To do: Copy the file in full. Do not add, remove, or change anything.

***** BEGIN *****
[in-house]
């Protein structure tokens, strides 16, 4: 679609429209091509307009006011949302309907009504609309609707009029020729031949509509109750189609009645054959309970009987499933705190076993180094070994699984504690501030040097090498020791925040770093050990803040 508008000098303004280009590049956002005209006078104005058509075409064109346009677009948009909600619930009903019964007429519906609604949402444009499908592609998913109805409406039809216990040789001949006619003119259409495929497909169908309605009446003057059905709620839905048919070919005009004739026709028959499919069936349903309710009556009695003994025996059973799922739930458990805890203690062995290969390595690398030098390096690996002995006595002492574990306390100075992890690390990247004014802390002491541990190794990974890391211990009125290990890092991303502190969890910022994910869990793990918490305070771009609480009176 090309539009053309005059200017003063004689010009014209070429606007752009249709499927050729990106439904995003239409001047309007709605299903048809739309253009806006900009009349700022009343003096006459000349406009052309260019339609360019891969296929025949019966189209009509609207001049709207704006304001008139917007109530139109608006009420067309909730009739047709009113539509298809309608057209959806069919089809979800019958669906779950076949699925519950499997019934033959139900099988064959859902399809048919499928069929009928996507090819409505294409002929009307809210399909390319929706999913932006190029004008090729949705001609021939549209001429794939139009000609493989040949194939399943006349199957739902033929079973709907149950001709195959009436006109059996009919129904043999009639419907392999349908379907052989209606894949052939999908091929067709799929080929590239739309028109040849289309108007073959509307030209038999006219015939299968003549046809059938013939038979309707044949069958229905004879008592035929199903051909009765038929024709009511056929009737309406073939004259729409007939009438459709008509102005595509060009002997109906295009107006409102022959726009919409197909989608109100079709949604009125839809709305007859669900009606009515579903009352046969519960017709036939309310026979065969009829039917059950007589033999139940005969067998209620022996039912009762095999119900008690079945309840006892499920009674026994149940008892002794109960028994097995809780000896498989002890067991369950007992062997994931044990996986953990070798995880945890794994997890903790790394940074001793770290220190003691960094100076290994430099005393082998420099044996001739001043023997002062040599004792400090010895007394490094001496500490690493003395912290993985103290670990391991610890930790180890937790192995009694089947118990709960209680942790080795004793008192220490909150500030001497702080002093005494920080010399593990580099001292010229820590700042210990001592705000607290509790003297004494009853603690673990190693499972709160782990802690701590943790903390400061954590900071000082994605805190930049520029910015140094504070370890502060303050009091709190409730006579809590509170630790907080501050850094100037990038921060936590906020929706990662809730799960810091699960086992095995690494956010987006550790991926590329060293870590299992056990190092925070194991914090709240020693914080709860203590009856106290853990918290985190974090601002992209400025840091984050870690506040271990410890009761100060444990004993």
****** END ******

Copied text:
[in-house]
């Protein structure tokens, strides 16, 4: 679609429209091509307009006011949302309907009504609309609707009029020729031949509509109750189609009645054959309970009987499933705190076993180094070994699984504690501030040097090498020791925040770093050990803040 508008000098303004280009590049956002005209006078104005058509075409064109346009677009948009909600619930009903019964007429519906609604949402444009499908592609998913109805409406039809216990040789001949006619003119259409495929497909169908309605009446003057059905709620839905048919070919005009004739026709028959499919069936349903309710009556009695003994025996059973799922739930458990805890203690062995290969390595690398030098390096690996002995006595002492574990306390100075992890690390990247004014802390002491541990190794990974890391211990009125290990890092991303502190969890910022994910869990793990918490305070771009609480009176 090309539009053309005059200017003063004689010009014209070429606007752009249709499927050729990106439904995003239409001047309007709605299903048809739309253009806006900009009349700022009343003096006459000349406009052309260019339609360019891969296929025949019966189209009509609207001049709207704006304001008139917007109530139109608006009420067309909730009739047709009113539509298809309608057209959806069919089809979800019958669906779950076949699925519950499997019934033959139900099988064959859902399809048919499928069929009928996507090819409505294409002929009307809210399909390319929706999913932006190029004008090729949705001609021939549209001429794939139009000609493989040949194939399943006349199957739902033929079973709907149950001709195959009436006109059996009919129904043999009639419907392999349908379907052989209606894949052939999908091929067709799929080929590239739309028109040849289309108007073959509307030209038999006219015939299968003549046809059938013939038979309707044949069958229905004879008592035929199903051909009765038929024709009511056929009737309406073939004259729409007939009438459709008509102005595509060009002997109906295009107006409102022959726009919409197909989608109100079709949604009125839809709305007859669900009606009515579903009352046969519960017709036939309310026979065969009829039917059950007589033999139940005969067998209620022996039912009762095999119900008690079945309840006892499920009674026994149940008892002794109960028994097995809780000896498989002890067991369950007992062997994931044990996986953990070798995880945890794994997890903790790394940074001793770290220190003691960094100076290994430099005393082998420099044996001739001043023997002062040599004792400090010895007394490094001496500490690493003395912290993985103290670990391991610890930790180890937790192995009694089947118990709960209680942790080795004793008192220490909150500030001497702080002093005494920080010399593990580099001292010229820590700042210990001592705000607290509790003297004494009853603690673990190693499972709160782990802690701590943790903390400061954590900071000082994605805190930049520029910015140094504070370890502060303050009091709190409730006579809590509170630790907080501050850094100037990038921060936590906020929706990662809730799960810091699960086992095995690494956010987006550790991926590329060293870590299992056990190092925070194991914090709240020693914080709860203590009856106290853990918290985190974090601002992209400025840091984050870690506040271990410890009761100060444990004993």